We all know that childhood obesity is on the rise, in fact according to the CDC (Center for Disease Control and Prevention), it has more than tripled in the past 30 years!! This is astonishing to some, especially when you think of how you were as a kid constantly running around with energy through the roof (I’d do anything to have some of that energy back). Then you glance around at all the junk food and fast food that is everywhere today and it doesn’t seem so unbelievable that childhood obesity has tripled.
Obesity early in life as a child can make everything so much harder for them. Depending on the child’s size they may not be able to participate in childhood activities like they should (I mean this is the time in their lives when they should be engaged in activities and developing their personalities). Not to mention how much harder it is being the overweight child at school; unfortunately bullying exists and it can be so horrible for them. The problems that come from childhood obesity not only affects the child socially and physically (outwards appearance-wise), but it has detrimental affects on their health short-term and long-term.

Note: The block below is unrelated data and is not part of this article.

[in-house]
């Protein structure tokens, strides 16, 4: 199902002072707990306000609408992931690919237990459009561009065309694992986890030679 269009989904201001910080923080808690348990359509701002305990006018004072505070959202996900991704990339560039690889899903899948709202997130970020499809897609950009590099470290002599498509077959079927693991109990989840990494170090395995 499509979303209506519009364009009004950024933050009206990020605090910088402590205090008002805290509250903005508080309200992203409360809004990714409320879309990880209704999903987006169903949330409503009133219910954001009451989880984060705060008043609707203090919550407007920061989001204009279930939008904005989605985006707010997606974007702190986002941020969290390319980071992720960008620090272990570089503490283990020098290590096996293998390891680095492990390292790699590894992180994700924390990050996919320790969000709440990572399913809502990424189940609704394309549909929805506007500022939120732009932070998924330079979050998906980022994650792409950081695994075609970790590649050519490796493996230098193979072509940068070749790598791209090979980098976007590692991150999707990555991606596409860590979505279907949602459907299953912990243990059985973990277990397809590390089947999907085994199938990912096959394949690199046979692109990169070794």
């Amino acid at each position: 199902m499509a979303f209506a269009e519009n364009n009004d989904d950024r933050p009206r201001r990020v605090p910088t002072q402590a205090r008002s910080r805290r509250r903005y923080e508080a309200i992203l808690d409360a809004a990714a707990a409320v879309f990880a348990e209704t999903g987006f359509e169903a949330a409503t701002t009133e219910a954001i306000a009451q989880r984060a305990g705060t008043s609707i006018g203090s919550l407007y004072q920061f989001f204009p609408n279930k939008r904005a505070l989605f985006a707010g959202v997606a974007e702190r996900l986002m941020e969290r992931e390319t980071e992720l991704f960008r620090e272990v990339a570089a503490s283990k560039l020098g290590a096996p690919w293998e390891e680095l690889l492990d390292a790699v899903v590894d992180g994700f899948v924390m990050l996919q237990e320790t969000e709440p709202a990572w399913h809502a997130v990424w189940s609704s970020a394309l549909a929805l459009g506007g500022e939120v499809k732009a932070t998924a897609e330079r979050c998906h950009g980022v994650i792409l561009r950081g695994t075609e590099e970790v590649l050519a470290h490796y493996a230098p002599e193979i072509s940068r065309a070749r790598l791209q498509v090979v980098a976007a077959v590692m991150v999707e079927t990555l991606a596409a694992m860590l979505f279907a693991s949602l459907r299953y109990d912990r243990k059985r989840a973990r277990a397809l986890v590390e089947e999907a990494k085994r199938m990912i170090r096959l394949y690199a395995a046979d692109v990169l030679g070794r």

- high cholesterol and high blood pressure
- sleep apnea, bone problems, joint issues
- psychological issues: low self-esteem
Long-term: (Childhood obesity is most likely to cause obesity as an adult)
- The list includes: heart disease, stroke, diabetes, certain types of cancers…
- REPRODUCTIVE ISSUES
A study published in the Science News yesterday, http://bit.ly/PlIk8Q, discussed how childhood obesity may affect fertility and the reproductive system later in life. The results had many implications that childhood obesity is affecting the reproductive system in a different way than what generations prior have experienced. Any extreme difference in body fat or caloric intake will change the natural process of the body’s systems; anorexia and obesity will cause changes to the reproductive system, but in different ways. Younger female children struggling from obesity are entering into puberty much sooner than their mothers or grandmothers had. While this will vary based on heredity, studies have suggested that endocrine signals from fat may be disrupting a neurohormone, kisspeptin- a hormone identified as a part of the reproductive system.
Another theory was the disruption of the body’s natural circadian clock from changes in the child’s diet. Despite these theories needing further research, the implications that a child’s diet will affect them later in life are clear.
Encouraging children at an early age to partake in an active lifestyle can help your child all throughout life, instilling healthy habits today for a healthy, happy tomorrow!